Although then Gov. Ronald Reagan, who became the Cold War hero of anti-communists as president a decade later, warned that Davis would never teach in the UC system again, Davis was reinstated after an outcry from academics and civil rights advocates. She first came to UCSC as a lecturer in the History of Consciousness Department in 1984.

She was made a professor in 1991 and three years later was appointed to the UC Presidential Chair in African-American and Feminist Studies, one of many national and international distinctions earned by her scholarship. She served as the chair of the Feminist Studies Department from 2003 to 2006.

Although Davis is an internationally known activist made legendary after her 1972 trial and acquittal for murder in connection with a courthouse hostage incident, she always made time for one-on-one student mentorship, campus activism and participation in faculty governance, colleagues said.

"She was very generous with her time," Aptheker said.

One of Davis' recent graduate students, Michelle Erai, a New Zealand native who taught feminist studies at UCSC after completing her doctorate in the History of Consciousness Department, said being a student of a legendary professor was "kind of intimidating" at first because "the classes she taught were full of really educated scholars."

But Davis took a personal interest in Erai and her dissertation on violence against indigenous Maori women of New Zealand in the mid-1800s. Davis guided Erai through seven years of research and writing.

"Even though she travels a lot, she was really present and incredibly thoughtful in her comments," said Erai, who is serving a post-doctoral fellowship at UC Riverside and planning an October 2009 tribute to Davis at UCSC. "She really modeled how to operate as an academic and an activist."

Activism with the Communist Party is what first catapulted Davis to national fame. Not long after the battle to regain her teaching position at UCLA, the Birmingham, Ala., native was placed on the FBI's Ten Most Wanted List.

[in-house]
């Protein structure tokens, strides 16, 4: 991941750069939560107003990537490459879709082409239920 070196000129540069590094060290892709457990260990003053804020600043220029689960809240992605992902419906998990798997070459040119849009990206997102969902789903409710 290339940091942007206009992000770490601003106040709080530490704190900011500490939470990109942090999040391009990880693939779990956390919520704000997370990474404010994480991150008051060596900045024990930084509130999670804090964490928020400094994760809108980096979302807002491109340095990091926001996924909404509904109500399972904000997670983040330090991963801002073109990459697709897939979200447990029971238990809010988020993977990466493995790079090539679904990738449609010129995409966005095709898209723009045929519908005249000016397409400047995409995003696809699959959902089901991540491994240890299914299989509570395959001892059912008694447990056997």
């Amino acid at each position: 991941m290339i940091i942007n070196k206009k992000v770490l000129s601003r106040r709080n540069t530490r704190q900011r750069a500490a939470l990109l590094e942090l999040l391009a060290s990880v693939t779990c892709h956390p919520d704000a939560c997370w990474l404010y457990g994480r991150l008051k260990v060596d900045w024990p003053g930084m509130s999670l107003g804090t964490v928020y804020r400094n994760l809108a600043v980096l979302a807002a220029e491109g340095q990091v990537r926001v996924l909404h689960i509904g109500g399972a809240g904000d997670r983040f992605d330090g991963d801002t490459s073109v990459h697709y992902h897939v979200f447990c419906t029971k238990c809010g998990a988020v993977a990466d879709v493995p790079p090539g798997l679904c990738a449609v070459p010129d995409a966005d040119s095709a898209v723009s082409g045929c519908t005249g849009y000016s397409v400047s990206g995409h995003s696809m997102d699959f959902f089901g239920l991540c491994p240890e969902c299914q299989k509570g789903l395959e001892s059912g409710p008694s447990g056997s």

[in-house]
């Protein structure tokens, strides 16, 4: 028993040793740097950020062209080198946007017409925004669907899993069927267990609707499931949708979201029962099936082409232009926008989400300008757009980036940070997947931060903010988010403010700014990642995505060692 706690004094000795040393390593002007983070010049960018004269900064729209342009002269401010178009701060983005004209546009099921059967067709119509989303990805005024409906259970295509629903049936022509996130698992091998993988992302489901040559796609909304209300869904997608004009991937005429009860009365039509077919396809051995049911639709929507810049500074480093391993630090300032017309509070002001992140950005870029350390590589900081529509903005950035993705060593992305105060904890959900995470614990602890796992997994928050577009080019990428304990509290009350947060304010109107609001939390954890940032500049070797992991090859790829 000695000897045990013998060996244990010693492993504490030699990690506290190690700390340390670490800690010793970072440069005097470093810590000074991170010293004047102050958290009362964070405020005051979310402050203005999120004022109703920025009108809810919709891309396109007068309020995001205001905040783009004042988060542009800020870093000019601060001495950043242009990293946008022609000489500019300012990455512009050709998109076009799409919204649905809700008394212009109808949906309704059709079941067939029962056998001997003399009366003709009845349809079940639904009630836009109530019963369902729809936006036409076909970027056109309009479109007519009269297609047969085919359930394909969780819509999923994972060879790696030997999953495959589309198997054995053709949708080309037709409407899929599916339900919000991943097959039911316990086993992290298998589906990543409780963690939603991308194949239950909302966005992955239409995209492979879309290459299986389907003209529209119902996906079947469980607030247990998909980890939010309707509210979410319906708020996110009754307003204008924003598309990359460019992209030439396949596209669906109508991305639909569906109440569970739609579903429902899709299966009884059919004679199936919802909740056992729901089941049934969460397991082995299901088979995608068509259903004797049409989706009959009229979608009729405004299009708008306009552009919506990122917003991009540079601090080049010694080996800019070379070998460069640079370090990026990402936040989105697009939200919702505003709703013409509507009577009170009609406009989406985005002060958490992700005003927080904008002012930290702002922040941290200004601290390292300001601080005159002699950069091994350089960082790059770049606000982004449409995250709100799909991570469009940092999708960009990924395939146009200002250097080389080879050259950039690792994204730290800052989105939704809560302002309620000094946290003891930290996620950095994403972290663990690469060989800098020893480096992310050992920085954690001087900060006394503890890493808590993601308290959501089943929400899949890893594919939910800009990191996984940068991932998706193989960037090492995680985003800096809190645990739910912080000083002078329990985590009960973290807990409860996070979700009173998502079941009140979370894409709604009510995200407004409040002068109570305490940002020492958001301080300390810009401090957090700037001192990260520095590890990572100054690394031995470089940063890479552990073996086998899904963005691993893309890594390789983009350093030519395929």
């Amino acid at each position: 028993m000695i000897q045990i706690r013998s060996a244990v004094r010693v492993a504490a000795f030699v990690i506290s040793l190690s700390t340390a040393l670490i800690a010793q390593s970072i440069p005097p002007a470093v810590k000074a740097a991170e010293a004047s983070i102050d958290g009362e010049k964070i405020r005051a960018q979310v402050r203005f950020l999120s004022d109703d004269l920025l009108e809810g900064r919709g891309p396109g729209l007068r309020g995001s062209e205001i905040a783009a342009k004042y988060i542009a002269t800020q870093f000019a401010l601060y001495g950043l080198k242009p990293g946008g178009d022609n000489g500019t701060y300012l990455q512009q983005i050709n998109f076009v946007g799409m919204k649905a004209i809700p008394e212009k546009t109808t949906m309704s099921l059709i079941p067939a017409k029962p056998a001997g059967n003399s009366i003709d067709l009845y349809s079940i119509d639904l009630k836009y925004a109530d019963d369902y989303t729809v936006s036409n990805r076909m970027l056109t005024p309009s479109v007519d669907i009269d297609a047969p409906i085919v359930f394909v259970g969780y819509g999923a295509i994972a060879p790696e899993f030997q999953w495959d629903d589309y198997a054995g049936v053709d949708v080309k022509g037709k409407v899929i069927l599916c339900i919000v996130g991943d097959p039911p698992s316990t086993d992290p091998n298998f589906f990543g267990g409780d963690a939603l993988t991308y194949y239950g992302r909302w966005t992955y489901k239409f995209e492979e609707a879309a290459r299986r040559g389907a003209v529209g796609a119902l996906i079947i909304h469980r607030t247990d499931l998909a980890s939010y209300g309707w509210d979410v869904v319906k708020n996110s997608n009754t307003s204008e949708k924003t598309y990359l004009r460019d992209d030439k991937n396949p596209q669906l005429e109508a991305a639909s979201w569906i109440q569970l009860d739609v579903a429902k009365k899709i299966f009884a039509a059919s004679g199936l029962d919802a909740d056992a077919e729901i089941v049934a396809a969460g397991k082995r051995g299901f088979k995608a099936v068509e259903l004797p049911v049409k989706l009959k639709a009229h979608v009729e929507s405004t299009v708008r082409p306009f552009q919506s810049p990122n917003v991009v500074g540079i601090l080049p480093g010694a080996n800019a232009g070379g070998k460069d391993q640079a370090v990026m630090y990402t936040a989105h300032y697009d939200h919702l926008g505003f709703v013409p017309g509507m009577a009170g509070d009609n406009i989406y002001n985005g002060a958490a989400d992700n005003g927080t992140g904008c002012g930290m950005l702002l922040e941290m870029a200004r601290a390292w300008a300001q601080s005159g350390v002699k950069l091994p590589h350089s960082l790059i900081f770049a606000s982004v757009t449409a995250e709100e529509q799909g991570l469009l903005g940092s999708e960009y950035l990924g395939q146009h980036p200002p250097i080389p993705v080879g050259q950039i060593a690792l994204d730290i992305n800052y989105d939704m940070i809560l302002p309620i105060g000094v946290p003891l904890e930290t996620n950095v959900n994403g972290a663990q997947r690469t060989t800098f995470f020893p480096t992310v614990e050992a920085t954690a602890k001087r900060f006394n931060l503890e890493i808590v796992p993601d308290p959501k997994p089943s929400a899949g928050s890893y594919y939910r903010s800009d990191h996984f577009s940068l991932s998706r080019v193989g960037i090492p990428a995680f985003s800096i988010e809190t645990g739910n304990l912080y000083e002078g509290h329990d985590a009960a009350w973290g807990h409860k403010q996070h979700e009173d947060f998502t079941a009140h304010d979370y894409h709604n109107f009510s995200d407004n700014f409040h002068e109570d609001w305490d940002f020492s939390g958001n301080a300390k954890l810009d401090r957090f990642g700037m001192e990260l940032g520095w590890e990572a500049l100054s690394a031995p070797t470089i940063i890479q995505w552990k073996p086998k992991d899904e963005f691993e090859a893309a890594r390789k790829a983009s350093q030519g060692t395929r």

A gun registered in her name was used during a hostage incident at a Marin County courthouse that ended in the death of Judge Harold Haley. In August 1970, two hostage takers forced the judge and a prosecutor from the courtroom while trying to free a man on trial.

The armed men, who were shot and killed by police, were ultimately demanding the release of a trio of black prisoners known as the Soledad Brothers, whom Davis had been involved in defending along with the Black Panthers. The Soledad Brothers were accused of murdering a white guard at Soledad prison in retaliation for another white guard having killed three black inmates in what had been ruled justifiable homicide.

Within days of the courtroom escape attempt, authorities were hunting Davis, saying she was equally responsible for the judge's death if the shotgun she reportedly bought in Los Angeles was used in the commission of the crime.

Davis was arrested months later, launching an international movement called "Free Angela Davis." She served more than a year in jail before being cleared of all charges.

The complexity and enormity of her public persona was a boon to UCSC, though colleagues say she acted like anything but a celebrity.

"She has really mattered at putting this campus on the map," said Haraway, adding that Davis often served on many committees and groups behind the scenes. "What is often not seen is the attention she gives graduate students. She doesn't ride her reputation.

"She is not a person who uses her considerable fame to get out of things," Haraway said, adding, "Angela could have been a diva but she never was."